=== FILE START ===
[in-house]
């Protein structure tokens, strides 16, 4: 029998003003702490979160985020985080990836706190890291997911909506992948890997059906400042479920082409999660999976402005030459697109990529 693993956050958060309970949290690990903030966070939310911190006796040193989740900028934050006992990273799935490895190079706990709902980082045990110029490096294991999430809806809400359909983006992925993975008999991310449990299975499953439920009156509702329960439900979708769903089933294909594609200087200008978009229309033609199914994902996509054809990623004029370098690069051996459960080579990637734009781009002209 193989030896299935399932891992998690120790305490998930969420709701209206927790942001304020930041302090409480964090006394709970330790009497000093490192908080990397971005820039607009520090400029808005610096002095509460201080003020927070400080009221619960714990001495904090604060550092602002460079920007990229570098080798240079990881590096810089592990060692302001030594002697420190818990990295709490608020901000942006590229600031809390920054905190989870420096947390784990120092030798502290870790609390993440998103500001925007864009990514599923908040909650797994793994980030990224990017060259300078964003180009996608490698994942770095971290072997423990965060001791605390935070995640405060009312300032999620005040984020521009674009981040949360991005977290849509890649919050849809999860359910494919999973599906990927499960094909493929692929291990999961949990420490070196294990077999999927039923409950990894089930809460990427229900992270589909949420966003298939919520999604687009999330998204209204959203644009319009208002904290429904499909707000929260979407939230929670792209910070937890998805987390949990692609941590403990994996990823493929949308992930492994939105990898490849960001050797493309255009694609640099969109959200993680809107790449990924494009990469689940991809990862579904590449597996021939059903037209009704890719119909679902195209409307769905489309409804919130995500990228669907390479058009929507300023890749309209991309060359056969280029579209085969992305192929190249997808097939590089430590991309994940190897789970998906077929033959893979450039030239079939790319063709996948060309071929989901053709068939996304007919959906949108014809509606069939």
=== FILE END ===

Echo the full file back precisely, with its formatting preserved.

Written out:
[in-house]
């Protein structure tokens, strides 16, 4: 029998003003702490979160985020985080990836706190890291997911909506992948890997059906400042479920082409999660999976402005030459697109990529 693993956050958060309970949290690990903030966070939310911190006796040193989740900028934050006992990273799935490895190079706990709902980082045990110029490096294991999430809806809400359909983006992925993975008999991310449990299975499953439920009156509702329960439900979708769903089933294909594609200087200008978009229309033609199914994902996509054809990623004029370098690069051996459960080579990637734009781009002209 193989030896299935399932891992998690120790305490998930969420709701209206927790942001304020930041302090409480964090006394709970330790009497000093490192908080990397971005820039607009520090400029808005610096002095509460201080003020927070400080009221619960714990001495904090604060550092602002460079920007990229570098080798240079990881590096810089592990060692302001030594002697420190818990990295709490608020901000942006590229600031809390920054905190989870420096947390784990120092030798502290870790609390993440998103500001925007864009990514599923908040909650797994793994980030990224990017060259300078964003180009996608490698994942770095971290072997423990965060001791605390935070995640405060009312300032999620005040984020521009674009981040949360991005977290849509890649919050849809999860359910494919999973599906990927499960094909493929692929291990999961949990420490070196294990077999999927039923409950990894089930809460990427229900992270589909949420966003298939919520999604687009999330998204209204959203644009319009208002904290429904499909707000929260979407939230929670792209910070937890998805987390949990692609941590403990994996990823493929949308992930492994939105990898490849960001050797493309255009694609640099969109959200993680809107790449990924494009990469689940991809990862579904590449597996021939059903037209009704890719119909679902195209409307769905489309409804919130995500990228669907390479058009929507300023890749309209991309060359056969280029579209085969992305192929190249997808097939590089430590991309994940190897789970998906077929033959893979450039030239079939790319063709996948060309071929989901053709068939996304007919959906949108014809509606069939």